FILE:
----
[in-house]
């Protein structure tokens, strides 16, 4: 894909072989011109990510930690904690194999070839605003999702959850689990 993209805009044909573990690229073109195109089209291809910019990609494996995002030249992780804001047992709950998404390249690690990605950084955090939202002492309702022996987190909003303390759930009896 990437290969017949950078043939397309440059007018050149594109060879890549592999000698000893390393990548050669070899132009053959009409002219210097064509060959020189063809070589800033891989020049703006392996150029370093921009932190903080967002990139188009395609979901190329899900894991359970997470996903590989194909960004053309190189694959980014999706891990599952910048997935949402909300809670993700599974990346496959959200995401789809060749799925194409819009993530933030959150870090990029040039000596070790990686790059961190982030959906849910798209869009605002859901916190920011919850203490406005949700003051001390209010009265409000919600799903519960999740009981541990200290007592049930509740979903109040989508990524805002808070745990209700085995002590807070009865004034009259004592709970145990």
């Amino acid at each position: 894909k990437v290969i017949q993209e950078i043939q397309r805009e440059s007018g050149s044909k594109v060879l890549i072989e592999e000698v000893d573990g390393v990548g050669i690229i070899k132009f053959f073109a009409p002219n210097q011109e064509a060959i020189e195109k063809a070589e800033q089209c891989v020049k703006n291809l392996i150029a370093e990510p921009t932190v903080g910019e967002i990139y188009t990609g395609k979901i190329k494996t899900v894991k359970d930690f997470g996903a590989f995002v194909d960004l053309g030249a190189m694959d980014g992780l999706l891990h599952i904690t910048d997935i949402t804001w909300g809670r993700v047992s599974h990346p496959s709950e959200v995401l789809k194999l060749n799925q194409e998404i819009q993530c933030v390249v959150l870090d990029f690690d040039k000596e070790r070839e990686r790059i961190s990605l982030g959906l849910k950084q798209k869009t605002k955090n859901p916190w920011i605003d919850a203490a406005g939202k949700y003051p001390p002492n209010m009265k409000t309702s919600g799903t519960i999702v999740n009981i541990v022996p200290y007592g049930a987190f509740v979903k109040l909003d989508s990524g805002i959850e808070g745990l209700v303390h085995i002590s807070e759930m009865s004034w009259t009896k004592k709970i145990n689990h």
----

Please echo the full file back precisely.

[in-house]
């Protein structure tokens, strides 16, 4: 894909072989011109990510930690904690194999070839605003999702959850689990 993209805009044909573990690229073109195109089209291809910019990609494996995002030249992780804001047992709950998404390249690690990605950084955090939202002492309702022996987190909003303390759930009896 990437290969017949950078043939397309440059007018050149594109060879890549592999000698000893390393990548050669070899132009053959009409002219210097064509060959020189063809070589800033891989020049703006392996150029370093921009932190903080967002990139188009395609979901190329899900894991359970997470996903590989194909960004053309190189694959980014999706891990599952910048997935949402909300809670993700599974990346496959959200995401789809060749799925194409819009993530933030959150870090990029040039000596070790990686790059961190982030959906849910798209869009605002859901916190920011919850203490406005949700003051001390209010009265409000919600799903519960999740009981541990200290007592049930509740979903109040989508990524805002808070745990209700085995002590807070009865004034009259004592709970145990």
């Amino acid at each position: 894909k990437v290969i017949q993209e950078i043939q397309r805009e440059s007018g050149s044909k594109v060879l890549i072989e592999e000698v000893d573990g390393v990548g050669i690229i070899k132009f053959f073109a009409p002219n210097q011109e064509a060959i020189e195109k063809a070589e800033q089209c891989v020049k703006n291809l392996i150029a370093e990510p921009t932190v903080g910019e967002i990139y188009t990609g395609k979901i190329k494996t899900v894991k359970d930690f997470g996903a590989f995002v194909d960004l053309g030249a190189m694959d980014g992780l999706l891990h599952i904690t910048d997935i949402t804001w909300g809670r993700v047992s599974h990346p496959s709950e959200v995401l789809k194999l060749n799925q194409e998404i819009q993530c933030v390249v959150l870090d990029f690690d040039k000596e070790r070839e990686r790059i961190s990605l982030g959906l849910k950084q798209k869009t605002k955090n859901p916190w920011i605003d919850a203490a406005g939202k949700y003051p001390p002492n209010m009265k409000t309702s919600g799903t519960i999702v999740n009981i541990v022996p200290y007592g049930a987190f509740v979903k109040l909003d989508s990524g805002i959850e808070g745990l209700v303390h085995i002590s807070e759930m009865s004034w009259t009896k004592k709970i145990n689990h």